Old school, male-centric corporate culture is dying. Open, diverse teams are taking its place. More and more strong, successful women are driving these teams. However, the battle is not over. Therefore, organizations and their leaders need to keep finding ways to empower the women they employ.
People all over the world are standing up. They are demanding employers and their leaders listen and make meaningful change. Unfortunately, policy and cultural change is only part of the solution.
Yes, women are making major strides in just about every industry. Yes, they are breaking glass ceilings to reach new heights. And yes, these feats are helping change the dialog in the workplace. Even though these hard fought battles are won over the course of many years.
“You will be defined not just by what you achieve but also by how you survive.” Sheryl Sandberg, Facebook COO
So in honor of International Women’s Day, here are 11 ways leaders can support their female employees and ensure they thrive.
Women have always struggled to garner support from their male coworkers. The gender gap is evident in every industry. From pay to opportunity to advancement, it is everywhere. Above all, this has hindered women from moving up the corporate ladder faster. Moreover, this is why we must no longer tolerate gender biases.
Leaders should educate their employees. As a result, this will create a culture which supports and empowers women to grow and succeed within the organization.
“Fight for the things that you care about but do it in a way that will lead others to join you.” Ruth Bader Ginsburg, Associate Justice of the U.S. Supreme Court
Regardless of gender, people want to be accepted for their talent and skills in the workplace. Far too often, this has been a struggle for women in spite of our innumerable contributions. As we continue to thrive at work, the desire to be viewed and accepted as equals is greater than ever before.
Employers should make an effort to recognize the work of women equally. They should also not take us for granted by looking for opportunities to highlight our capabilities and accomplishments.
“Each time a woman stands up for herself, without knowing it possibly, without claiming it, she stands up for all women.” Maya Angelou, Poet and Civil Rights Activist
In the workplace, women should be viewed as equal and qualified peers. As human beings, whether man or woman, we must function in parallel. Regardless of position, organizations must stop allowing females to be perceived as less capable than their male counterparts.
Leaders must strive to replace gender bias. It is up to them to help change internal perceptions. They must advocate for equality in pay, responsibility, opportunity, and visibility for the women they hire.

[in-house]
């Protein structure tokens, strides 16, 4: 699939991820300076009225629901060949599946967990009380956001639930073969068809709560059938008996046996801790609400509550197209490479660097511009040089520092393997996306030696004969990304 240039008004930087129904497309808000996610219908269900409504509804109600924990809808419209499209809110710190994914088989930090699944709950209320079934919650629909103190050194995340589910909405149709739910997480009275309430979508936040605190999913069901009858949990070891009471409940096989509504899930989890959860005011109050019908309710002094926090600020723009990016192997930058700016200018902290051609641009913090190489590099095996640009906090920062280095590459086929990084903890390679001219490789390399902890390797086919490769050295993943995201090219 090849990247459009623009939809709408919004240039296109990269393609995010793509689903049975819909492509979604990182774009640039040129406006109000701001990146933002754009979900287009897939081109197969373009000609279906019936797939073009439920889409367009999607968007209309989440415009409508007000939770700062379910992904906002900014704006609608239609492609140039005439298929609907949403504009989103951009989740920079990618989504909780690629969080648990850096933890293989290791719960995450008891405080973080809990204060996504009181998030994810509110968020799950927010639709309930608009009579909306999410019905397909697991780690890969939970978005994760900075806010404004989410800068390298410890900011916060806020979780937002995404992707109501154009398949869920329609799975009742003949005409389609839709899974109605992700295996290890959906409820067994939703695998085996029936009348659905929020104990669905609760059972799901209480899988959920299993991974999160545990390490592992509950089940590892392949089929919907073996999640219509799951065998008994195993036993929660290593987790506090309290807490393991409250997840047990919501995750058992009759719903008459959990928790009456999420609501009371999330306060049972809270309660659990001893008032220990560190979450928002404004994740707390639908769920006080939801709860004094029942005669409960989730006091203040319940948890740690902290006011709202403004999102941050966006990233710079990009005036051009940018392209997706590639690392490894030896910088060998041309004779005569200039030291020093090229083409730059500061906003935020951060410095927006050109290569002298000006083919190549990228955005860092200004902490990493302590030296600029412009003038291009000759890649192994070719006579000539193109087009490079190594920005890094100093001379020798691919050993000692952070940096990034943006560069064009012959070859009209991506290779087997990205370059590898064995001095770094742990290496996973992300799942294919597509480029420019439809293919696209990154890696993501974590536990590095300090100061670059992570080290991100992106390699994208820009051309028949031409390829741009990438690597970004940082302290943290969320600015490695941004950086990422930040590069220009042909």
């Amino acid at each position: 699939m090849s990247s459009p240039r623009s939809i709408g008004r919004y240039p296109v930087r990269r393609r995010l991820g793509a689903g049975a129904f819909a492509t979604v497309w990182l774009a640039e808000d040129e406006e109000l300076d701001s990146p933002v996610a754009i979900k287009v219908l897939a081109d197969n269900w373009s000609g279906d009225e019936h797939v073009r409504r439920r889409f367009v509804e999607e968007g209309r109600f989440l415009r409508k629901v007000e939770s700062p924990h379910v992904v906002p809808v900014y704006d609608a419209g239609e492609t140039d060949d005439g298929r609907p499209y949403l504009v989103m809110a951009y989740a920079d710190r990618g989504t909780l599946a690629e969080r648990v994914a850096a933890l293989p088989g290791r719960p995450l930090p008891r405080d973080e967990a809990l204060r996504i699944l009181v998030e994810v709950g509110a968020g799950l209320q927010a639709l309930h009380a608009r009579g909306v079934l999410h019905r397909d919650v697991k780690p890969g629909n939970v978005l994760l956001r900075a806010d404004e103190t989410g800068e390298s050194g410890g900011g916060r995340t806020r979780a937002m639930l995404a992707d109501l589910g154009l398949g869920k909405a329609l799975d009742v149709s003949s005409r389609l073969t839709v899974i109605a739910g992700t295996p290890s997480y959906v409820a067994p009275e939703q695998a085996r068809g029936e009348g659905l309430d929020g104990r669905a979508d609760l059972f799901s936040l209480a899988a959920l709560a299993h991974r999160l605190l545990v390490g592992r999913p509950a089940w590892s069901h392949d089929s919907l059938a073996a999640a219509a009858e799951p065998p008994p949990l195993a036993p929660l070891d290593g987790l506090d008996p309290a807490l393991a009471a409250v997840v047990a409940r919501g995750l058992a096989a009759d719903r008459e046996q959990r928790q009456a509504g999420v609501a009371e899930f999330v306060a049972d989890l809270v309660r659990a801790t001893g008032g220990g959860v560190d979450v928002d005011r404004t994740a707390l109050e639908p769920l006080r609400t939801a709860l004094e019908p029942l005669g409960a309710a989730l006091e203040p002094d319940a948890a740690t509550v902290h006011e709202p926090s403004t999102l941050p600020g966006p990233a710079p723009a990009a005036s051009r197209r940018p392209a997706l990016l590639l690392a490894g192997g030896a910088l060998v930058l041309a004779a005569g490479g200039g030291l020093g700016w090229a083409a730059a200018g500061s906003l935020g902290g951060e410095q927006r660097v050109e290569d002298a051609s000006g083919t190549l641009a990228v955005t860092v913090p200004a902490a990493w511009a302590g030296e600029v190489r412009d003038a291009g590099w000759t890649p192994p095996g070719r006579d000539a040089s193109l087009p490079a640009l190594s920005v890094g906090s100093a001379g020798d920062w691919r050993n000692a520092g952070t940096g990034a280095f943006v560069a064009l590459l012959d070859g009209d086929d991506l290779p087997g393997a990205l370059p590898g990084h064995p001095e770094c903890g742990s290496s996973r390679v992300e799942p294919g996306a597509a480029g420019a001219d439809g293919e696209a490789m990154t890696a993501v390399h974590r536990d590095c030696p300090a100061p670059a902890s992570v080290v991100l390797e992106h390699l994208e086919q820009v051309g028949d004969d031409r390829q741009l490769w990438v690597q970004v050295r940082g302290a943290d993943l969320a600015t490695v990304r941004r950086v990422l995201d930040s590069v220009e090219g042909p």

“A feminist is anyone who recognizes the equality and full humanity of women and men.” Gloria Steinem, Journalist and Social Political Activist
Many women have had to wait longer to advance in their careers. Men, on the other hand, have traditionally been able to achieve success much faster. Oftentimes, promotion opportunities for women are either sidelined, delayed or even dismissed.
We are qualified and invaluable contributors and should be rewarded as such. It is important managers make the conscious decision to include all employees when offering advancement opportunities to their employees.
“There is no limit to what we can do as women.” Michelle Obama, First Lady
In the past, women were forced to hide their true profiles. They were often viewed as supporters of work led by men. Today, women are starting to be celebrated for our unique abilities we bring to the workplace, but it needs to get better.
By appreciating women’s contributions more often, it can empower other women to pursue their dreams. Building on these accomplishments will inspire younger generations to create new firsts.
It is crucial organizations do more to highlight the work of female employees. They also must be mindful of our struggles and model impartiality.
“Above all, be the heroine of your life, not the victim.” Nora Ephron, Writer and Filmmaker
Men have enjoyed unfair advantages in the workplace for centuries. Even as women have continued to persevere, historically much of their progress has been brushed aside or ignored. Therefore women need to be afforded an equal level of respect at work. To clarify, it will allow us to be taken more seriously by our peers of the opposite gender.
This is why companies should make a concerted effort to include women in all areas of the business. More importantly, as our visibility increases, it will result in higher levels of respect for women and all we’ve achieved as professionals.